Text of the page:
It’s important to have representation that accurately depicts a community. False representation or misunderstanding can do more harm than good and continue to feed the stereotype surrounding it, instead of showing an authentic approach. Nussbaum is able to effectively deliver an inclusive and down to earth story about diversity, disability, and typical successes and struggles of life. Instead of feeding into savior complex troupes to ‘save’ the disabled or delivering the inspirational achievement story due to a disability, she gives her readers a refreshing and genuine work of realistic fiction that represents diversity and disabilities alike.

Elena’s Response to “The Secret Garden” and “Defectives in the Land”

While reading Baynton’s introduction to Defectives in the Land, I couldn’t help but draw connections between the role disability and race have played in the history of immigration and the portrayal of foreign countries and races in Frances Hodgson Burnett’s The Secret Garden. Throughout the book, India is demonized as both the home of uncivilized subhumans and as the cause of Mary’s chronic illness. In his introduction, Bayton points out the overlap between the perception of disabled people and people from “undesirable” races or ethnicities during immigration. In both cases, the group in question is viewed as fundamentally flawed and inferior (as Baynton would say, defective). Just as Mary, Archibald, and Colin are viewed as less than human in various ways due to their disabilities, India and its people are viewed in a similar way. In The Secret Garden, England and the moor are portrayed as inherently superior to India in their quality of life and quality of people. The idea that Mary and Colin’s health issues will be solved by England’s “fresh air” is consistently reinforced throughout the novel, strengthened through the comparison of India and the moor. Mary’s poor health in India and upon arrival in England is repeatedly blamed on the nature of Indian weather: she had been so sick and surly because “she had always been too hot and languid and weak to care much about anything.” This attribution ignores the many other factors that affected Mary’s life in India, such as a lack of parental care, and instead forces a causal relationship between her physical defectiveness and the cultural/racial defectiveness of India. As Baynton identifies in his essay, blood and heritage govern ideas of a person’s worth and where they belong, be it on the moors for the white Mary or in India for her native servants.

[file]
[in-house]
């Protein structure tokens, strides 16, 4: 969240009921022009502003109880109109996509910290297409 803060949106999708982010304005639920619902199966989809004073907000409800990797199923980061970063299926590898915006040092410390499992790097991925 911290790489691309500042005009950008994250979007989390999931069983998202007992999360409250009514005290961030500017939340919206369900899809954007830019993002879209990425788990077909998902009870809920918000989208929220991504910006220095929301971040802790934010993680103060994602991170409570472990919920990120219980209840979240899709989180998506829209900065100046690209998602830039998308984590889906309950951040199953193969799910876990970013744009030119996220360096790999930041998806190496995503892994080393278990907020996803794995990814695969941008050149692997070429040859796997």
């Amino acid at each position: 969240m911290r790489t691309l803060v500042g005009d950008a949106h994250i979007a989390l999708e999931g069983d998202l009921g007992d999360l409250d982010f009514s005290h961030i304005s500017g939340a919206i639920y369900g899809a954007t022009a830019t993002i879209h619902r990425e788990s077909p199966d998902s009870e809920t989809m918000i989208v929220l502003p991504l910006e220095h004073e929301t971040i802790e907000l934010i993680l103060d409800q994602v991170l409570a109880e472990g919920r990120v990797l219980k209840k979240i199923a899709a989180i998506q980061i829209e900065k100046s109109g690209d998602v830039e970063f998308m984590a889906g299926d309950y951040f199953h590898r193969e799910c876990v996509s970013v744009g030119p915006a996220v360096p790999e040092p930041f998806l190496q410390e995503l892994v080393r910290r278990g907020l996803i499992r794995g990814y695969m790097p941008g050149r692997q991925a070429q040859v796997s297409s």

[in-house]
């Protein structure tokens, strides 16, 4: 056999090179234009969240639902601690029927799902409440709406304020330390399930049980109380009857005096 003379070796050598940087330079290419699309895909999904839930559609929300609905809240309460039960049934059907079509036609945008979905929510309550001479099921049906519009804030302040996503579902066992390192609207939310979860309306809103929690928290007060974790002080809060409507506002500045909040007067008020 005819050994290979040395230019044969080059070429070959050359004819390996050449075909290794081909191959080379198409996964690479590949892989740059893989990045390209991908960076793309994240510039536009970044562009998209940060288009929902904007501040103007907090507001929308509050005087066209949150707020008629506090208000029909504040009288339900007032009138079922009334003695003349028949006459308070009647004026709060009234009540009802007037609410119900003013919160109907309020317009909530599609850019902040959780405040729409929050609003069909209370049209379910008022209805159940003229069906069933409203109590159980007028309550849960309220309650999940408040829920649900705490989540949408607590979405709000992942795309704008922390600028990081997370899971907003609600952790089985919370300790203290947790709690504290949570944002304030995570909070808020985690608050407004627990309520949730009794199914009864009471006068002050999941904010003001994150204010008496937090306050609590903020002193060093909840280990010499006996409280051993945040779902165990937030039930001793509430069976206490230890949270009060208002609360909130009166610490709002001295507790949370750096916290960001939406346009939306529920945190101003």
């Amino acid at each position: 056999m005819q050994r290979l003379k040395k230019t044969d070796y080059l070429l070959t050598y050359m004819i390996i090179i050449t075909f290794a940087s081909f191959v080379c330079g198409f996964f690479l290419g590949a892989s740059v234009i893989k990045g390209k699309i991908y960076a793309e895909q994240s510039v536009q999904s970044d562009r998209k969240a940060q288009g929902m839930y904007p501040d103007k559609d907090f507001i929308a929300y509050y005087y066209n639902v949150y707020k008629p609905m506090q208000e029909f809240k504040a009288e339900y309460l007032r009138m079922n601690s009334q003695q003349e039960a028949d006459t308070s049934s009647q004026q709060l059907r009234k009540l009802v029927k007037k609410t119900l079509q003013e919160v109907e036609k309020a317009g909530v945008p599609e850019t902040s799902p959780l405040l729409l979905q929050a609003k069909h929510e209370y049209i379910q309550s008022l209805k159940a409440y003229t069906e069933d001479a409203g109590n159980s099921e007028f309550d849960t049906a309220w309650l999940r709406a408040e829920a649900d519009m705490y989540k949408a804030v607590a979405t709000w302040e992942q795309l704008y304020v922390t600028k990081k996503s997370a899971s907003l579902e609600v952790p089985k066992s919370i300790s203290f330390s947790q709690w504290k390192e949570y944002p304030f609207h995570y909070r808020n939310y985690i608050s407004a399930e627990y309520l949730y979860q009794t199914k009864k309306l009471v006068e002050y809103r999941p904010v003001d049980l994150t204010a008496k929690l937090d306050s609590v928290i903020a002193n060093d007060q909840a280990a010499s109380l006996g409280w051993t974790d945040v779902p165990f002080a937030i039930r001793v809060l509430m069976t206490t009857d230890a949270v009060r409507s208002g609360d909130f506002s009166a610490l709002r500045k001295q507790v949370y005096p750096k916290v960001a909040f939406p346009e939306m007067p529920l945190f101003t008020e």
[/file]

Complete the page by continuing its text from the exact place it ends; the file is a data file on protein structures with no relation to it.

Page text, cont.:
The views of India as an inferior country and native Indians as an inferior race are held by the adults and then passed onto children as fact, which often serves to intensify the opinions. This cycle is illustrated clearly in the first interaction between Mary and Martha. When Mary says her life was different in India, Martha replies, “I dare say it’s because there’s such a lot o’ blacks there instead respectable white people.” She then admits she thought Mary would be black (meaning Indian), which Mary takes as a horrible insult. She describes her native servants as “obsequious and servile,” saying they “did not presume to talk to their masters as if they were their equals.” She even goes so far as to say “they are not people.” Although Martha goes on to say she has “nothin’ against th’ blacks,” she still dehumanizes them in similar ways to disabled people in a freak show. She talks about how she had “never seen a black an’ was fair pleased to think [she] was goin’ to see one close,” describing creeping up on Mary while she was asleep in an attempt to look at her unhindered. This treatment is reminiscent of the story Colin tells from his childhood in which a stranger comes up to him and pats his cheek out of sympathy when she learns of his disability. In both cases, the bodily autonomy of those deemed defective is ignored in order to allow the dominant group to use their body for entertainment. This is an example of the overlap between experiences of race-based and disability-based discrimination Baynton mentions in his work, which really centers around the dehumanization of those that the dominant groups view as defective.